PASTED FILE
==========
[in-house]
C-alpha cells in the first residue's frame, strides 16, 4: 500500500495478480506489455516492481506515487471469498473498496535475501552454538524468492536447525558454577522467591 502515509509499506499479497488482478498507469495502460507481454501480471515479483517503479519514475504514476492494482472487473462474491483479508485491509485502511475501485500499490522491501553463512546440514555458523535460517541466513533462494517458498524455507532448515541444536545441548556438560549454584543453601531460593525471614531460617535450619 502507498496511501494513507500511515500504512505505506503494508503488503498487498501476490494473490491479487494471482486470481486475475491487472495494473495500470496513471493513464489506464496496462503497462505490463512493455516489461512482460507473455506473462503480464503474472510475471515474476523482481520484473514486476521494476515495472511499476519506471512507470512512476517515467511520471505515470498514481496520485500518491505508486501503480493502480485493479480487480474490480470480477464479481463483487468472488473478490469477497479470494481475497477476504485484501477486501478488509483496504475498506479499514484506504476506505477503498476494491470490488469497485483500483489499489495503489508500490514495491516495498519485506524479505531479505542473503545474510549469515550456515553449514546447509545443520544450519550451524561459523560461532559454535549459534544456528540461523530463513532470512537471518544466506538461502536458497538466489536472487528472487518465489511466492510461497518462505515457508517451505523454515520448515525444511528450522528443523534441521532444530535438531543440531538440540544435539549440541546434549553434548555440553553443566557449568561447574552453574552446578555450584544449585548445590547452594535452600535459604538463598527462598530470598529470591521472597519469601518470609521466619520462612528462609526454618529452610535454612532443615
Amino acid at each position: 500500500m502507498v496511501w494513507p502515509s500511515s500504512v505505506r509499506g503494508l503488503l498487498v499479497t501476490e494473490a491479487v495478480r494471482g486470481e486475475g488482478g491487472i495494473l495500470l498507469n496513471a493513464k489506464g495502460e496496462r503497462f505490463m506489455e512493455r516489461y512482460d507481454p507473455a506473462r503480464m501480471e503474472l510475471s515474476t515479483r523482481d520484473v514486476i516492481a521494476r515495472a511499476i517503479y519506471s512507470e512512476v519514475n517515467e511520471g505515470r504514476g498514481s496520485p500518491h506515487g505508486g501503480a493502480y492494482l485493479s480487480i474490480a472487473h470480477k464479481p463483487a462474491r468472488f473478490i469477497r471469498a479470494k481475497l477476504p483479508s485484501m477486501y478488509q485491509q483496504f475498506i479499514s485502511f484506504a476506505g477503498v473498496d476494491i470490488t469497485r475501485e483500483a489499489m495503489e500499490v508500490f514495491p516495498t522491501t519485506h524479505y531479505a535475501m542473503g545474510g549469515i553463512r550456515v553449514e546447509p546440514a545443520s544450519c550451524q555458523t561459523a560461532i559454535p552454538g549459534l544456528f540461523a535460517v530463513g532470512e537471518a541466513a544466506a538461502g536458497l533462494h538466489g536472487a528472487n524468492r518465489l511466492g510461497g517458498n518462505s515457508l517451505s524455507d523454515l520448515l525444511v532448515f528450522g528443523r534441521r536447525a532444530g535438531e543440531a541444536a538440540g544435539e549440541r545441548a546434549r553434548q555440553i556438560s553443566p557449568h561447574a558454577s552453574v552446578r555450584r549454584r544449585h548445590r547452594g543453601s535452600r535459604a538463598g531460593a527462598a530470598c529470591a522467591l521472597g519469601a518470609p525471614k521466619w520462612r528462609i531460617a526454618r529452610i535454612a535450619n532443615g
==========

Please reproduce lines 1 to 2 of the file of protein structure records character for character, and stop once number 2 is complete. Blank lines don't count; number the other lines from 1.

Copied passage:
[in-house]
C-alpha cells in the first residue's frame, strides 16, 4: 500500500495478480506489455516492481506515487471469498473498496535475501552454538524468492536447525558454577522467591 502515509509499506499479497488482478498507469495502460507481454501480471515479483517503479519514475504514476492494482472487473462474491483479508485491509485502511475501485500499490522491501553463512546440514555458523535460517541466513533462494517458498524455507532448515541444536545441548556438560549454584543453601531460593525471614531460617535450619 502507498496511501494513507500511515500504512505505506503494508503488503498487498501476490494473490491479487494471482486470481486475475491487472495494473495500470496513471493513464489506464496496462503497462505490463512493455516489461512482460507473455506473462503480464503474472510475471515474476523482481520484473514486476521494476515495472511499476519506471512507470512512476517515467511520471505515470498514481496520485500518491505508486501503480493502480485493479480487480474490480470480477464479481463483487468472488473478490469477497479470494481475497477476504485484501477486501478488509483496504475498506479499514484506504476506505477503498476494491470490488469497485483500483489499489495503489508500490514495491516495498519485506524479505531479505542473503545474510549469515550456515553449514546447509545443520544450519550451524561459523560461532559454535549459534544456528540461523530463513532470512537471518544466506538461502536458497538466489536472487528472487518465489511466492510461497518462505515457508517451505523454515520448515525444511528450522528443523534441521532444530535438531543440531538440540544435539549440541546434549553434548555440553553443566557449568561447574552453574552446578555450584544449585548445590547452594535452600535459604538463598527462598530470598529470591521472597519469601518470609521466619520462612528462609526454618529452610535454612532443615